9.6.2 Sneutrino
9.6.3 Gravitino
9.7 ∗Other Candidates
9.7.1 Axions and other long-lived particles
9.7.2 Superheavy relic particles
10.1 Order of Phase Transition
10.2 Effective Potential in One-Loop Approximation
10.3 Infrared Problem
Generation of Baryon Asymmetry
11.1 Necessary Conditions for Baryogenesis
11.2 Baryon and Lepton Number Violation in Particle Interactions
11.2.1 Electroweak mechanism
11.2.2 Baryon number violation in Grand Unified Theories
of neutrino
11.3 Asymmetry Generation in Particle Decays
11.4 Baryon Asymmetry and Neutrino Masses: Leptogenesis
11.5 Electroweak Baryogenesis
11.5.1 Departure from thermal equilibrium
11.5.2 ∗Thick wall baryogenesis
11.5.3 ∗Thin wall case
11.6 ∗Affleck–Dine Mechanism
11.6.1 Scalar fields carrying baryon number
11.6.2 Asymmetry generation
11.7 Concluding Remarks
12.1 Production of Topological Defects in the Early Universe
12.2 ∗’t Hooft–Polyakov Monopoles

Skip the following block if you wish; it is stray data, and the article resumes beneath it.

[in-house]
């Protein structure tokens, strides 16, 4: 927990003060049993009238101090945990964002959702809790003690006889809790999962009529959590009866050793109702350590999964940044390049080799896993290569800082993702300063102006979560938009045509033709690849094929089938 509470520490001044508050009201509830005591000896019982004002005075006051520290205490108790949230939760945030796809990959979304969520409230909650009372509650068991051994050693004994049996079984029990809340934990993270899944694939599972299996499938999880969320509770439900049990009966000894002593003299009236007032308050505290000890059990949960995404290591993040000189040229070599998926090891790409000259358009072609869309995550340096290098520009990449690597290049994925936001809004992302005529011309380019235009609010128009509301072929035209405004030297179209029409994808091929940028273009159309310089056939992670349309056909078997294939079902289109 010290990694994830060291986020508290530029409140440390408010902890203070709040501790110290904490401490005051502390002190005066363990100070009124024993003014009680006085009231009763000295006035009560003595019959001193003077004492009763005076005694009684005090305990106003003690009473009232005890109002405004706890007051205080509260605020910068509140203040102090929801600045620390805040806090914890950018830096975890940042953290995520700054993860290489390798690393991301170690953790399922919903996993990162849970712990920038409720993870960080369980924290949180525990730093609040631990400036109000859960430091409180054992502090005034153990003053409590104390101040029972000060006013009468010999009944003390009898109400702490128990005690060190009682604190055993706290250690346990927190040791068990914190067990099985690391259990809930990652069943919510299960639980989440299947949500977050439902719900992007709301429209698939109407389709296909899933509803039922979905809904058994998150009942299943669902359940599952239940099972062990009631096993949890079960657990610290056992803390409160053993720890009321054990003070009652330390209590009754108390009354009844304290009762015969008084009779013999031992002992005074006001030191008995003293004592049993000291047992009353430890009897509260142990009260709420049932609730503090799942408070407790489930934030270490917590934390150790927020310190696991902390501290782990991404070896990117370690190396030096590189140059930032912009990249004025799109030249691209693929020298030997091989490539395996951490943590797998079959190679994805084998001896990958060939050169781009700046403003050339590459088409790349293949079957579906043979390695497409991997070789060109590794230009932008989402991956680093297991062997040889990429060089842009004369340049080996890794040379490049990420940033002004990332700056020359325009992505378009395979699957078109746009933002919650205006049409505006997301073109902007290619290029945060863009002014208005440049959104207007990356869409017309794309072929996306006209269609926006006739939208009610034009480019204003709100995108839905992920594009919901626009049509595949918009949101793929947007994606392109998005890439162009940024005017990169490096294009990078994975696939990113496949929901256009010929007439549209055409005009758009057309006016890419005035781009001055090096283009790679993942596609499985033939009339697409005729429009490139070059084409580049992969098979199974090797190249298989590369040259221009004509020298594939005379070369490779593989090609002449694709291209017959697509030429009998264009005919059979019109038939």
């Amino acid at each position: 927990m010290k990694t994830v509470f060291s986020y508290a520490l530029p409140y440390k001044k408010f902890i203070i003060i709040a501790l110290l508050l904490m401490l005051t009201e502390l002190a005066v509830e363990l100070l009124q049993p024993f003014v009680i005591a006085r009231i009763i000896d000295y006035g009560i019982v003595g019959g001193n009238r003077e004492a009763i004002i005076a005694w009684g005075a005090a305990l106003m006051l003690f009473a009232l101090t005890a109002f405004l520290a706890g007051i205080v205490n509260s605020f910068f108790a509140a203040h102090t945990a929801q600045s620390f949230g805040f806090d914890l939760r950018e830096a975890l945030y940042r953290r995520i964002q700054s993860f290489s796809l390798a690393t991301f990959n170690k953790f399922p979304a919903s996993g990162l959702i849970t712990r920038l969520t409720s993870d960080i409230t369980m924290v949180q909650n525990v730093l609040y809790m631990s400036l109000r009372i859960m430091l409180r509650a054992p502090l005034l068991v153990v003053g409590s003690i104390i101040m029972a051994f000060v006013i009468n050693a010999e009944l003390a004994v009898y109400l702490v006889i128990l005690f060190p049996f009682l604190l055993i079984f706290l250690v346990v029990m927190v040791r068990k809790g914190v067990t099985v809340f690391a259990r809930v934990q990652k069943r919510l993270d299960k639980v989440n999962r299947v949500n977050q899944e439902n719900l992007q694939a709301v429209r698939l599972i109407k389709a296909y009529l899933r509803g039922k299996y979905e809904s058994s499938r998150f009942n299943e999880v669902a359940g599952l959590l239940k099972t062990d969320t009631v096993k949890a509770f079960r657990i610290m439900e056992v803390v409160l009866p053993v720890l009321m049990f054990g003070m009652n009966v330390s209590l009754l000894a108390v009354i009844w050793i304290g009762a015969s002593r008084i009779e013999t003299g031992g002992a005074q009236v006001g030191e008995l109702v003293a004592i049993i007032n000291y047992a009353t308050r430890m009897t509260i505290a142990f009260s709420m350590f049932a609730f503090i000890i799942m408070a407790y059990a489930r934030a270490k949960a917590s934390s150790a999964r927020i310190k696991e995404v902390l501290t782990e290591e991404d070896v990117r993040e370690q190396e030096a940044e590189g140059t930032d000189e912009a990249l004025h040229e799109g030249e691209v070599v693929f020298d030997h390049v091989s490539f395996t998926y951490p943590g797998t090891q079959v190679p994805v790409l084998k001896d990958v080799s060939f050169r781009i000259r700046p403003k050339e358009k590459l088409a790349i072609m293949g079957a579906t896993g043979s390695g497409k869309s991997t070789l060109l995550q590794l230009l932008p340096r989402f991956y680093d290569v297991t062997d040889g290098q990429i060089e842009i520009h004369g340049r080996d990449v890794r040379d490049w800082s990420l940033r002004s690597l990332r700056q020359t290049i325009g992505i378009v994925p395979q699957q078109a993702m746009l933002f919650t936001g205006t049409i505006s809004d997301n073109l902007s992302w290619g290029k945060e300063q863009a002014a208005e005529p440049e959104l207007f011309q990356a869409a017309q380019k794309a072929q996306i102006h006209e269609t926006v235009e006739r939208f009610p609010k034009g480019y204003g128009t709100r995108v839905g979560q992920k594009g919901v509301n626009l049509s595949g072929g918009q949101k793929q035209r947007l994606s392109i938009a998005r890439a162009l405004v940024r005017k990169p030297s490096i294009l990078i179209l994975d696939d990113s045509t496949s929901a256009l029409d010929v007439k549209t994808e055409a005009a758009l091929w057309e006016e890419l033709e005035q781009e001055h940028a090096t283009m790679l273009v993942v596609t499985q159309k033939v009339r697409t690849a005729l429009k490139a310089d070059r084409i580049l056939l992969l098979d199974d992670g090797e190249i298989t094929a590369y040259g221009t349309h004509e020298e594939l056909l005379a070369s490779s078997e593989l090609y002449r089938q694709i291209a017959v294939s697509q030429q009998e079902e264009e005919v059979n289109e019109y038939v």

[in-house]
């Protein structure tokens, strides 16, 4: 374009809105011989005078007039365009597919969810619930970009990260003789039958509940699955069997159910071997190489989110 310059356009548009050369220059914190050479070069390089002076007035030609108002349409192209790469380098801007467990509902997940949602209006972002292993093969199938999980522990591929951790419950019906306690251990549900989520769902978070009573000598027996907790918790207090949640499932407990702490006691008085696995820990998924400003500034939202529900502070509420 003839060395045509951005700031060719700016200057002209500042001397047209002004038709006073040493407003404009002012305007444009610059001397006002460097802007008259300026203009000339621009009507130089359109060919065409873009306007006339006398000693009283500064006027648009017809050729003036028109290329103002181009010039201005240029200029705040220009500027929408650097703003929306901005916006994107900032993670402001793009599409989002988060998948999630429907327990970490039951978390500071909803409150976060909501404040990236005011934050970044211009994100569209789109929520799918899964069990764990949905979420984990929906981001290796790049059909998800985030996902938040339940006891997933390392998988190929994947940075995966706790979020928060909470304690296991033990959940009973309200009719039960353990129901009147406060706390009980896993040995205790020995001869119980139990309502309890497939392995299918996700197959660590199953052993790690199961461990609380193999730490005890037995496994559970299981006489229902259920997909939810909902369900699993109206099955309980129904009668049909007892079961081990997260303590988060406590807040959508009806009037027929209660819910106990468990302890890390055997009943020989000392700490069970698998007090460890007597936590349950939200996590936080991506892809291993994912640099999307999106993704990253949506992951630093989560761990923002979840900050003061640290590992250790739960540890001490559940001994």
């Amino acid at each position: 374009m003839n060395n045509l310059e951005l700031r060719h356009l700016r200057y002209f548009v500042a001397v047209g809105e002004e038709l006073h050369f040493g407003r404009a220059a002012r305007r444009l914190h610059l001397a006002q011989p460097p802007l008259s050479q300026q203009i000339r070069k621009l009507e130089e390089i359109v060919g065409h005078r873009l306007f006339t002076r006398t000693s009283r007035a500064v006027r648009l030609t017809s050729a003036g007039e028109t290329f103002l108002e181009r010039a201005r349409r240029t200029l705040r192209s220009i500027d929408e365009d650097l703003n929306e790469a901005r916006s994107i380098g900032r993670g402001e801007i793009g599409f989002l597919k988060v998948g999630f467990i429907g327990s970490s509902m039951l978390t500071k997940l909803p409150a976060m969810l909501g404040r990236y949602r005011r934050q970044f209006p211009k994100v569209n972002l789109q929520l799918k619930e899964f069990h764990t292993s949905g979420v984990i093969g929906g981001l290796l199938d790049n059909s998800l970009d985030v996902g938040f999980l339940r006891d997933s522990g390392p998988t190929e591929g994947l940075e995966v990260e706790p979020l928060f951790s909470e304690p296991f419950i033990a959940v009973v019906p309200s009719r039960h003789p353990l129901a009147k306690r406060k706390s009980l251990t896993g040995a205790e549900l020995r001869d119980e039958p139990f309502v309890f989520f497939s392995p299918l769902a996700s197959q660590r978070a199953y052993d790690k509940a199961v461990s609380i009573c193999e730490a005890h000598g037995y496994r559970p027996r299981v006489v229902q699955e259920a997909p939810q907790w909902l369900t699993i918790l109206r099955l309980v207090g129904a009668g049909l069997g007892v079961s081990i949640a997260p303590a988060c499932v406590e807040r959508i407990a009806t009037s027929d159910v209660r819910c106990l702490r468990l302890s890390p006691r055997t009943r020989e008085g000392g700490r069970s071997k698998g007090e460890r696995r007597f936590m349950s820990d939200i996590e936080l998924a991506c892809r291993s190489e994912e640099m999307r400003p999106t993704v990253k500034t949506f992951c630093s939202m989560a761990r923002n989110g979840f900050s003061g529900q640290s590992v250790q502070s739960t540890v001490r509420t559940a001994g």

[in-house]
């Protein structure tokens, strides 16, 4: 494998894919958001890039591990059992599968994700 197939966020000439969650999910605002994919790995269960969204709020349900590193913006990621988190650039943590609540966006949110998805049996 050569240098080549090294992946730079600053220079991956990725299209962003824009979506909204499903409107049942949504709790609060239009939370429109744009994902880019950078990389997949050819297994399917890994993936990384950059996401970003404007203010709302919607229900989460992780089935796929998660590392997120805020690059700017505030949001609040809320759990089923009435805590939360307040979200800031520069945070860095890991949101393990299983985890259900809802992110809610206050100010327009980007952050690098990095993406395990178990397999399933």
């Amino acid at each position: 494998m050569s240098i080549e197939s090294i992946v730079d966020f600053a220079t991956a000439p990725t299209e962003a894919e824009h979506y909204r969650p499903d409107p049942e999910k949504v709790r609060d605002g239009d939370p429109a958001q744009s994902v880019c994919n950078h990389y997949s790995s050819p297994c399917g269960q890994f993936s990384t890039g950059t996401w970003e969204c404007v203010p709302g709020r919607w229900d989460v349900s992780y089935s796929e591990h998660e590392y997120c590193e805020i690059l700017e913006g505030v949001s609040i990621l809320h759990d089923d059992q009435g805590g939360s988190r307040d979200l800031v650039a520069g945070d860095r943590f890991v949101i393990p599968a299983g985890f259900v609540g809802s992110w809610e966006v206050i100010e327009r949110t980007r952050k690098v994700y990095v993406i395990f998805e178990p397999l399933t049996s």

12.2.1 Magnetic monopoles in gauge theories
12.2.2 Kibble mechanism
12.2.3 Residual abundance: the monopole problem
12.3 ∗Cosmic Strings
12.3.1 String solutions
12.3.2 Gas of cosmic strings
12.3.3 Deficit angle
12.3.4 Strings in the Universe
12.4 ∗Domain Walls
12.5 ∗Textures
12.6 ∗Hybrid Topological Defects
12.7 ∗Non-topological Solitons: Q-balls
12.7.1 Two-field model
12.7.2 Models with flat directions
A.1 Tensors in Curved Space-Time
A.2 Covariant Derivative
A.3 Riemann Tensor
A.4 Gravitational Field Equations
A.5 Conformally Related Metrics
A.7 Particle Motion in Gravitational Field
A.8 Newtonian Limit in General Relativity
B.1 Field Content and Lagrangian
B.2 Global Symmetries
B.3 C-, P-, T-Transformations
B.4 Quark Mixing
B.5 Effective Fermi Theory
B.6 Peculiarities of Strong Interactions
C.1 Oscillations and Mixing
C.1.1 Vacuum oscillations
C.1.2 Three-neutrino oscillations in special cases
C.1.3 Mikheev–Smirnov–Wolfenstein effect
C.2 Experimental Discoveries
C.2.1 Solar neutrinos and KamLAND
C.2.2 Atmospheric neutrinos, K2K and MINOS
C.2.3 CHOOZ: limit on |Ue3|
C.3 Oscillation Parameters
C.4 Dirac and Majorana Masses. Sterile Neutrinos
C.5 Search for Neutrino Masses
D.2 Fermionic Fields: Antiperiodic Boundary Conditions
D.3 Perturbation Theory
D.4 One-Loop Effective Potential
D.5 Debye Screening
Books and Reviews
Bibliography
Index